Lariophagus distinguendus

Lariophagus distinguendus (Foerster)

(This taxon apparently consists of two genetically distinct lineages, which probably represent separate species).

Systematic position: Insecta, Holometabola, Hymenoptera, Apocryta, Chalcidoidea, Pteromalidae.

Geographical distribution:

Morphology: The body of the adults is shiny black, the legs and the antennae are yellow-brown, except for the terminal segments.

Life history: This species is a solitary ectoparasitoid of the larvae of at least 11 beetle species in five families. It locates hosts mainly on the basis of faeces-borne volatiles, but rejects moldy grains containing larval hosts. The parasitoid then paralyzes them and usually places a single egg onto the body of these hosts. Development requires about 4 weeks, the calculated threshold of development is at 15.1°C and adults live for 1-2 weeks. Fecundity is about 40 progeny/female. It develops best at around 20ºC and is most efficient at this temperature.

Economic importance: Lariophagus distinguendus attacks the larvae of several stored product pests, including Callosobruchus chinensis, Sitophilus zeamais, Stegobium paniceum and others, and may control them. Extent of control depends on the container in which the commodity is stored, ease of entrance therein (wider mesh sizes facilitate penetration) and the depth of the commodity. At depths of 20–45 cm from the surface of jute bags containing maize, infestations by S. zeamais were reduced by 74%, whereas at a depth of 95 to 100 cm, mean reduction was only 34%. Due to the fact that L. distinguendus is best at lower temperatures, wherea Anisopteromalus calandrae performs better at higher temperatures, a combined application of both has been suggested. Due to the different modes of host searching, the 2 parasitoids can coexisted until host-pest populations are suppressed. The parasitoid can locate hosts within and down to a depth of 4 m of pest sites in bulk grain, and it should be released about four weeks after harvest, in fall and spring. The “Hohenheimer Box” refers to a method for mass-rearing beetle hosts and L. distinguendus. This device, from which the parasites can emerge over several months, may be placed in storage sites in order to facilitate continuous pest control.

The company Biologische Beratung Ltd, located in Berlin, produces and sells L. distinguendus (product name: “Lario+”) for the control of several stored product beetles.

The effect of transgenic maize: Significantly fewer L. distinguendus emerged from beetles that had developed in kernels of transgenic maize (Zea mays L.), containing the lepidopteran-specific Bt Cry1Ab toxin.


Adarkwah, C., Obeng-Ofori, D., Buttner, C., Reichmuth, C. and Scholler, M. 2002. Potential of Lariophagus distinguendus (Foerster) (Hymenoptera: Pteromalidae) to suppress the maize weevil Sitophilus zeamais Motschulsky (Coleoptera: Curculionidae) in bagged and bulk stored maize. Journal of Stored Products Research 38: 43-53.

Benelli, G., Pacini, N., Conti, B. and Canale, A. 2013. Following a scented beetle: larval faeces as a key olfactory cue in host location of Stegobium paniceum (Coleoptera: Anobiidae) by Lariophagus distinguendus (Hymenoptera: Pteromalidae). Chemoecology 23: 129-136.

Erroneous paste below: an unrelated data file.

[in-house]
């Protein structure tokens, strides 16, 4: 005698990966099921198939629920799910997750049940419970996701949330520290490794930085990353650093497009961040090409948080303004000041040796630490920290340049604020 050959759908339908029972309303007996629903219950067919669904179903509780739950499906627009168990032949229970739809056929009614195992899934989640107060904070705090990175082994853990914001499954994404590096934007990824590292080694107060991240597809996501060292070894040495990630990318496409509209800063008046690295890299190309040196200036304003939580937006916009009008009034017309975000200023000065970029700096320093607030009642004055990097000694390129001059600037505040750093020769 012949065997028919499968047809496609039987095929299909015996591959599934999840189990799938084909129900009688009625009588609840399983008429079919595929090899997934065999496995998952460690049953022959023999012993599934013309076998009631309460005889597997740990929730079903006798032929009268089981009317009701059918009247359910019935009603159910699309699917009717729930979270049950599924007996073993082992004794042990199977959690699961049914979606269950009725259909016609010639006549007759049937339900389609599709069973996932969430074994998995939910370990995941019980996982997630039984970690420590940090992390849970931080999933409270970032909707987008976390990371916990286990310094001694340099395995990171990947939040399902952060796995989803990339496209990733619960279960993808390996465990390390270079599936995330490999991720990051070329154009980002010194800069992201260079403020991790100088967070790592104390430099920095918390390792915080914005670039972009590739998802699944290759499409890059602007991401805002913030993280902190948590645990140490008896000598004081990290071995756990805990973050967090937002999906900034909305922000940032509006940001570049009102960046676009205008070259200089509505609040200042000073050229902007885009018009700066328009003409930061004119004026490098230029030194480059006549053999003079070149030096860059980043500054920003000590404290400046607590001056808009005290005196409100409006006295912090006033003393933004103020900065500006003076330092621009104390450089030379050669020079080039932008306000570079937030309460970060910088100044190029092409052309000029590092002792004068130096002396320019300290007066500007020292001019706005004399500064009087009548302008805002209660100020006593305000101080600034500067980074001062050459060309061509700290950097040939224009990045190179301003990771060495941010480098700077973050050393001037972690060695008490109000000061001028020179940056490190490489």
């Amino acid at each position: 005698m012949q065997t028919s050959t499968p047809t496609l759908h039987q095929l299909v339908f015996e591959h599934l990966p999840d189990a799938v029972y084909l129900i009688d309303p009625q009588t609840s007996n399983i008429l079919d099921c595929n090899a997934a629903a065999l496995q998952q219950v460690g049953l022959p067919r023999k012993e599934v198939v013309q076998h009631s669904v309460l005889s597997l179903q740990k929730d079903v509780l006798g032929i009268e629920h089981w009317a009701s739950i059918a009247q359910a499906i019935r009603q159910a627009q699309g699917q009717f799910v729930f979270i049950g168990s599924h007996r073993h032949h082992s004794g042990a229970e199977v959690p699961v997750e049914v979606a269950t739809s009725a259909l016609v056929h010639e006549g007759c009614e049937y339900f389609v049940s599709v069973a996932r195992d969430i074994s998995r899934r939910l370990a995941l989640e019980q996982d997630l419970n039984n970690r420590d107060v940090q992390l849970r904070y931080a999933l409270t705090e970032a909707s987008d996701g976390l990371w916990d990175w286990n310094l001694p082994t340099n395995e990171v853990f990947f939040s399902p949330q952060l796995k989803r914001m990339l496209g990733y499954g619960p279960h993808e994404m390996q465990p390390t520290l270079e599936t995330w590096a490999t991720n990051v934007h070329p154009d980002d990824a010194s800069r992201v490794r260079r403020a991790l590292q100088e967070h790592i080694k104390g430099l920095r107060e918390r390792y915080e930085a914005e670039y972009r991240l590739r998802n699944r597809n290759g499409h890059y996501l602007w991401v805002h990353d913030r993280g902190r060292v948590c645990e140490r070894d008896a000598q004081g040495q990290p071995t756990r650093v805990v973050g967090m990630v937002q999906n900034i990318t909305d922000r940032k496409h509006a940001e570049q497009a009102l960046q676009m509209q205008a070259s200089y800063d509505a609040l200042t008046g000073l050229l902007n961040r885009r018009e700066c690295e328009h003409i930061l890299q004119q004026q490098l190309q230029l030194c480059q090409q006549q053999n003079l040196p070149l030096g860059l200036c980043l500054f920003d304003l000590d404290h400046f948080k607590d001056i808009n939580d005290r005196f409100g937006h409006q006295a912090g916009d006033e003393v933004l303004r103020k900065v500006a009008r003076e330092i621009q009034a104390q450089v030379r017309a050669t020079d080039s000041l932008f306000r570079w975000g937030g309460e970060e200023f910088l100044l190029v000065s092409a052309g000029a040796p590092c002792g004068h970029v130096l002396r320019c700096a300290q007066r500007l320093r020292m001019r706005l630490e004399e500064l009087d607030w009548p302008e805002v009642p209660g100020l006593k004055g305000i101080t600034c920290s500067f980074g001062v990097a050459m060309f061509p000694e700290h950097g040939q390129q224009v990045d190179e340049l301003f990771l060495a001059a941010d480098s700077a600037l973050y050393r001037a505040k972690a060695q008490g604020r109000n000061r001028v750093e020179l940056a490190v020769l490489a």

Gonen, M. and Kugler, J. 1970. Notes on the biology of Lariophagus distinguendus (Foerster) (Hym. Pteromalidae) as a parasite of Sitophilus oryzae (L.) (Col. Curculionidae). Israel Journal of Entomology 5: 133-140.

Hansen, L.S. 2007. Biocontrol potential of Lariophagus distinguendus (Hymenoptera: Pteromalidae) against Sitophilus granarius (Coleoptera: Curculionidae) at low temperatures: reproduction and parasitoid-induced mortality. Journal of Economic Entomology 100: 1011-1016.

Hansen, L.S., Lövei, G.L. and Székács, A. 2013. Survival and development of a stored-product pest, Sitophilus zeamais (Coleoptera: Curculionidae), and its natural enemy, the parasitoid Lariophagus distinguendus (Hymenoptera: Pteromalidae), on transgenic Bt maize. Pest Management Science 69: 602–606.

Kerstin, K. (and 10 co-authors) 2015. Does early learning drive ecological divergence during speciation processes in parasitoid wasps? Proceedings of the Royal Society B: Biological Sciences 282(1799).

Niedermayer, S., Pollmann, M. and Steidle, J.L.M. 2016. Lariophagus distinguendus (Hymenoptera: Pteromalidae) (Förster)—past, present, and future: The history of a biological control method using L. distinguendus against different storage pests. Insects: 7: 39.

Niedermayer, S. and Steidle, J.L.M. 2013. The Hohenheimer Box – A new way to rear and release Lariophagus distinguendus to control stored product pest insects. Biological Control 64: 263–269.

Ryoo, M.I., Hong, Y.S. and Yoo, C.K. 1991. Relationship between temperature and development of Lariophagus distinguendus (Hymenoptera: Pteromalidae), an ectoparasitoid of Sitophilus oryzae (Coleoptera: Curculionidae). Journal of Economic Entomology 84: 825–829.

Ryoo, M.I., Yoon, T.J. and Shin, S.S. 1996. Intra- and interspecific competition among two parasitoids of the rice weevil (Coleoptera: Curculionidae). Researches on Population Ecology 25: 1101–1108.

Steidle, J.L.M. and Schöller, M. 2002.Fecundity and ability of the parasitoid Lariophagus distinguendus (Hymenoptera: Pteromalidae) to find larvae of the granary weevil Sitophilus granarius (Coleoptera: Curculionidae) in bulk grain. Journal of Stored Products Research 38: 43-53.

Steiner, S., Erdmann, D., Steidle, J.L. and Ruther, J. 2007. Host habitat assessment by a parasitoid using fungal volatiles. Frontiers in Zoology 6: 3.